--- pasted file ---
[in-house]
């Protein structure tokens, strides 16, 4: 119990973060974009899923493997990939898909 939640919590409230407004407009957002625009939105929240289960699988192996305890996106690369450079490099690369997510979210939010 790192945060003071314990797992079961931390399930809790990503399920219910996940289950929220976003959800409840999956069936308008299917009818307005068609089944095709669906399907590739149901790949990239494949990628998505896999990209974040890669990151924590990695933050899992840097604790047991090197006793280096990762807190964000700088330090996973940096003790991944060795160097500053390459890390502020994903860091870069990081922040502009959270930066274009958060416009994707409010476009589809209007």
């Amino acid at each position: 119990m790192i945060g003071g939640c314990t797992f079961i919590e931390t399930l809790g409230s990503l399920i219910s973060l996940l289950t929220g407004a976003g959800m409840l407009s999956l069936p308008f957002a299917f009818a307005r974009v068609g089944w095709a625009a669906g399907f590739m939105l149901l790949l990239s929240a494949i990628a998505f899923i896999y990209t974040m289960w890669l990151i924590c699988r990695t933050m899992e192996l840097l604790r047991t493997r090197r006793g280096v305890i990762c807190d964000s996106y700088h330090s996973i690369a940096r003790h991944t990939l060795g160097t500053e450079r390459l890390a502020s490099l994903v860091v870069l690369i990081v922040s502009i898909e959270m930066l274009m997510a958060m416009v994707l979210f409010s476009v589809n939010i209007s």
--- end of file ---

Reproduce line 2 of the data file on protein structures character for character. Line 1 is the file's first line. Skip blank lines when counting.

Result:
């Protein structure tokens, strides 16, 4: 119990973060974009899923493997990939898909 939640919590409230407004407009957002625009939105929240289960699988192996305890996106690369450079490099690369997510979210939010 790192945060003071314990797992079961931390399930809790990503399920219910996940289950929220976003959800409840999956069936308008299917009818307005068609089944095709669906399907590739149901790949990239494949990628998505896999990209974040890669990151924590990695933050899992840097604790047991090197006793280096990762807190964000700088330090996973940096003790991944060795160097500053390459890390502020994903860091870069990081922040502009959270930066274009958060416009994707409010476009589809209007």